30 December 2007

Mortar and Pestle

Essential for breaking things down and making disparate ingredients into a homogeneous blend, the mortar and pestle is a well-used piece of equipment in my kitchen.
Most mortar and pestle sets I see are more ornamental than functional, often made of lightweight materials and not having enough volume to hold ingredients.
This mortar and pestle weighs 14.5 lbs: the mortar is 12 lbs and the pestle is 2.5 lbs. The weight is necessary to crush dried shrimp, tumeric root, chili peppers, lemon grass, pepper, basil, kha (galangal root,) garlic, and whatever else is added to it.

21 December 2007

Coq au Vin: Preface

When I first made coq au vin I thought of it as a recipe. I’d search out the ingredients and “prepare” it, spending a lot of time on the recipe. My approach to coq au vin has changed over the years, and I now think of coq au vin as an approach. Coq au vin was not developed with the Michelin star system in mind. No one was hoping for a good review that would increase customer traffic, and no one was thinking about the price they could charge for it. It was the home cook with a small flock of poultry out back, who asked, “I’ve got an old rooster who’s mean and tough; how can I prepare him so he tastes good?” Nowadays, in the United States, almost no one can ask that question anymore, and so the prospect of a good coq au vin diminishes accordingly. We don’t ask that because no one has old roosters. (A few poultry terms: a chick is a baby chicken, and the term doesn’t differentiate between the sexes. A hen is a female chicken over one year of age; before that they’re called pullets. A cock or rooster is a male chicken over one year; before that it’s called a cockerel. I use cock [French: coq] and rooster interchangeably.)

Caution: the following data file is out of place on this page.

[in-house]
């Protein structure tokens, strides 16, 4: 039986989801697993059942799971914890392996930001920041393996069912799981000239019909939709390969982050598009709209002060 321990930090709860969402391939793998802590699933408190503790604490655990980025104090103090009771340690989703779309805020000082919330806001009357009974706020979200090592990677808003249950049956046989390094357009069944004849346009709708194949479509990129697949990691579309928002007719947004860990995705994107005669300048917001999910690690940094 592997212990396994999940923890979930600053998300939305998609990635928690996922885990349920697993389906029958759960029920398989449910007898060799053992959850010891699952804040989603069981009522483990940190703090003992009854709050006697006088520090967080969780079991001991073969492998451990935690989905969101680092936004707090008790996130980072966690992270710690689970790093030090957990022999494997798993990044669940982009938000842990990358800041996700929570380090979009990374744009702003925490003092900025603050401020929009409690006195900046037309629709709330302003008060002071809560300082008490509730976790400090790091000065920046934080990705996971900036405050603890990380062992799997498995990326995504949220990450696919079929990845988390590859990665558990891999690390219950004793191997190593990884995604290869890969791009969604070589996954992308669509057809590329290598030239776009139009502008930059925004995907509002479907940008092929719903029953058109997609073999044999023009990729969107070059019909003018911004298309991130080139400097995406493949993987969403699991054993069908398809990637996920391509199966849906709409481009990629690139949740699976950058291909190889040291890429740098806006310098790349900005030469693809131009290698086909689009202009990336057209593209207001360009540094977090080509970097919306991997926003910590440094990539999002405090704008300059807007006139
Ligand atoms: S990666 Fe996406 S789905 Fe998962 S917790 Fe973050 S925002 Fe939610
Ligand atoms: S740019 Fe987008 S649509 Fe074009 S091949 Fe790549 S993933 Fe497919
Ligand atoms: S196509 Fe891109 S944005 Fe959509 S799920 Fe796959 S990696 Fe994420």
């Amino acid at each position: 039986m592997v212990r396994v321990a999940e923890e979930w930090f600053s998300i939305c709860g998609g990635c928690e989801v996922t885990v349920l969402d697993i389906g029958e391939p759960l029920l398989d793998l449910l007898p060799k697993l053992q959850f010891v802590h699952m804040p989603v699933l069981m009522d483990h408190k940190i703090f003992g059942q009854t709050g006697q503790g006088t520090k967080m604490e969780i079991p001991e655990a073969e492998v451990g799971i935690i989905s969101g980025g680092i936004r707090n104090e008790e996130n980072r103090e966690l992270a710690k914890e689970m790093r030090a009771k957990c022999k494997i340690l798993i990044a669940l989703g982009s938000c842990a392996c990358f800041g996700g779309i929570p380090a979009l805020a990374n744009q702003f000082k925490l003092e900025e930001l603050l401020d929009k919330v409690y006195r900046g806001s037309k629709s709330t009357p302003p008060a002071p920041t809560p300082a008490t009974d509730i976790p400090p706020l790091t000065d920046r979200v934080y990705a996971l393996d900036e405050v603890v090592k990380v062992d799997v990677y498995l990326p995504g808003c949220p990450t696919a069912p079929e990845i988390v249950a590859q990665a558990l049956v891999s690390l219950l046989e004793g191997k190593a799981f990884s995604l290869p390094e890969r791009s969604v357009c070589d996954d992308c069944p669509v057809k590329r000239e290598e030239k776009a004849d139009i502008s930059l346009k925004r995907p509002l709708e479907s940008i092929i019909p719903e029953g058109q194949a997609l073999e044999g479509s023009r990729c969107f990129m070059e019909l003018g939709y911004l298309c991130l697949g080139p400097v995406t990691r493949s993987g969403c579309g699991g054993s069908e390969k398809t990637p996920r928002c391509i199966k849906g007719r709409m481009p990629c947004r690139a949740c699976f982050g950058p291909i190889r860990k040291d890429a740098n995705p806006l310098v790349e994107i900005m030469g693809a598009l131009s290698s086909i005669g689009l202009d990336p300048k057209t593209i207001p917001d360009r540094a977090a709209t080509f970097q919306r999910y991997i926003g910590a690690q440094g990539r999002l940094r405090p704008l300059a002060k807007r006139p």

I started raising chickens and ducks about five years ago, and it’s certainly one of my better decisions because it’s connected me to an appreciation and understanding of poultry that mirrors my long-time interest in eating from my own garden. I’ve raised old breeds of poultry and have become fascinated with these breeds as much as I’m concerned with old, open-pollinated varieties of vegetables. If, when reading a cookbook a few decades ago, I came across a sentence that said, “First, raise a flock of chickens, being sure to let a few cocks live past their first eight weeks,” I wouldn’t have understood how an old rooster was different from what I buy in the supermarket, nor why it was so essential to the dish. But now I feel that the old rooster is as essential to coq au vin as pumpkin is to pumpkin pie.

18 December 2007

Introduction and welcome

Food. So it begins. Food, wine, and the politics that affect these things. The first fava bean that pushes through the ground in a Minnesota spring, and the community of a dining room table. What is the haunting smell in that Rockpile zinfandel, and what's the best fat to use in a blueberry pie crust? Is it practical to raise poultry in an urban setting, and how do you make a wood burning oven? What are the significant changes occurring in food production in the United States and around the world? What's happening to our genetic resources and who controls them? Who will be farming in fifty years?
I like to think about food and culture and politics and I like to sit around the table with my family and friends and talk and eat and drink and share. Welcome to my table.